Chicago Mayoral Candidates Talk Education in First TV Debate

The first televised debate in the closely watched Chicago mayor's race featured questions from city high school students, many of them too young to vote in February's election. Monday's debate included the top four candidates in the race: former White House Chief of Staff Rahm Emanuel, former Senator Carol Moseley Braun, Chicago City Clerk Miguel del Valle, and former Chicago Public Schools Board President Gery Chico.

No groundbreaking policies came out of the hour-long taped forum. With a studio audience of 250 high school students, the candidates were on their best behavior and didn't ruffle any feathers. They agreed on key issues, including the need for more school funding, recruiting highly qualified teachers, and making investments to keep neighborhoods safe.

Most of the students in the audience, including those selected to ask questions, will not be old enough to cast a ballot in the mayor's race. However, their questions touched on the troubling issues inner city teens deal with on a daily basis. Several students explained that it takes them more than an hour to get to school using public transportation and expressed the need for reliable bus service. Another student asked candidates how they plan to make city streets safer since he has to deal with intimidation from gang members on his way to school. Other topics: how to lower the extremely high drop out rate, which hovers at 47%, how to evaluate teacher performance, and how to prevent harassment and bullying in schools.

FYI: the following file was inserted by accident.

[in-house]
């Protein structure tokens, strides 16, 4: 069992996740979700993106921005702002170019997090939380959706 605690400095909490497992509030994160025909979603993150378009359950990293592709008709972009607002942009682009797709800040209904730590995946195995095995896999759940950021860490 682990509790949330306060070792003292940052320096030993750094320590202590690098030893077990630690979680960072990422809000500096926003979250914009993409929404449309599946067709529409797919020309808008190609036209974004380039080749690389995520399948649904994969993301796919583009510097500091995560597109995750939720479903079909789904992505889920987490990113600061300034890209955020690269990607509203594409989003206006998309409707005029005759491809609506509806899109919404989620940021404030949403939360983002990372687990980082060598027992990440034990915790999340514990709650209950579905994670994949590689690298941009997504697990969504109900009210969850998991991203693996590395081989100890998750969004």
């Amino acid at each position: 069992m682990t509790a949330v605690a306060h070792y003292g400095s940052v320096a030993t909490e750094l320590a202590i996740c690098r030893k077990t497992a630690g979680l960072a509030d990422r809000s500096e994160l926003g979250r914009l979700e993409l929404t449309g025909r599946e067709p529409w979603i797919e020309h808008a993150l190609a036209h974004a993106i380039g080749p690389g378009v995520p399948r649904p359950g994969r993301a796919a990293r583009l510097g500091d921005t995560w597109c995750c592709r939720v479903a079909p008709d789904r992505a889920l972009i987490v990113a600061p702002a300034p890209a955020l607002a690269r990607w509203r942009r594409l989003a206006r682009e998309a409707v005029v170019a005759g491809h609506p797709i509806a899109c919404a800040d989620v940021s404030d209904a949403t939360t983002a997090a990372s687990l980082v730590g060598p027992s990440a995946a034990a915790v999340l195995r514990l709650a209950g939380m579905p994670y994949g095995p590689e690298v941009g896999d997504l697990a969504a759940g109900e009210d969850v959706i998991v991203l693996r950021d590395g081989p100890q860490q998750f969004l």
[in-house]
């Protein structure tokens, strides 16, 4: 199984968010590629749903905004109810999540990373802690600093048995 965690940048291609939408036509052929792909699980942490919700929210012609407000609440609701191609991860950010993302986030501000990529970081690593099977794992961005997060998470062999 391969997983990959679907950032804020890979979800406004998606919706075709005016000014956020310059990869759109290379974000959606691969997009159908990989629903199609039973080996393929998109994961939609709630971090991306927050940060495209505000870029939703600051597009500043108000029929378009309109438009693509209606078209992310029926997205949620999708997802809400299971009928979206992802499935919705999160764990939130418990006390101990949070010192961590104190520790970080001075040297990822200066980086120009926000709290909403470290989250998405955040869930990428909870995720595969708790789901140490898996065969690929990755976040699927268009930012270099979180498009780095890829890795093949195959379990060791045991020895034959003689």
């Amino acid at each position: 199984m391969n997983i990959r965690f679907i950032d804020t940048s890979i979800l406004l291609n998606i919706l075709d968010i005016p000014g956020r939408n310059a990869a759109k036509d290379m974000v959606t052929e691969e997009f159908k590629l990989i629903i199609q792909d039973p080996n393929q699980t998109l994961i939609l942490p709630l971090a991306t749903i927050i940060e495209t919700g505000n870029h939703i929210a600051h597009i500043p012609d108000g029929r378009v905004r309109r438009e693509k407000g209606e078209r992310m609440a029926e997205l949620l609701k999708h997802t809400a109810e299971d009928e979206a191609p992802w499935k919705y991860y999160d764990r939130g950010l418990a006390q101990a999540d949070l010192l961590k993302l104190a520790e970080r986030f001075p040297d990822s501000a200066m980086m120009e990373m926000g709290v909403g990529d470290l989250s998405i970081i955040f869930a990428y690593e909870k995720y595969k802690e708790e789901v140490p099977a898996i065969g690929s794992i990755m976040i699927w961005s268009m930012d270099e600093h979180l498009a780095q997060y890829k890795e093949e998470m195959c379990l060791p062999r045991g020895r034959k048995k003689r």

The question referencing bullying clearly struck a nerve, prompting one of the debate moderators to ask the candidates if any of them had been bullied at school. Three out of four raised their hands. During the post-debate press conference, Rahm Emanuel was asked to elaborate on his bullying experience back in 1968, which he said occurred when he returned from a trip to Israel and his skin was "quite dark." Emanuel said some kids at school made racial comments to him and took his bike away.

"They beat me up and took my bike," he said. Emanuel added that it paid off to have a younger brother who was larger in size.

The Chicago public high school students participating in Monday's televised debate are members of the Mikva Challenge, a nonpartisan group that gives low-income students a platform to engage in politics and public service. The program is named after former White House Counsel Abner Mikva, who served in the House of Representatives for five terms.

The mayoral candidates will face off again next week, this time in a live televised debate.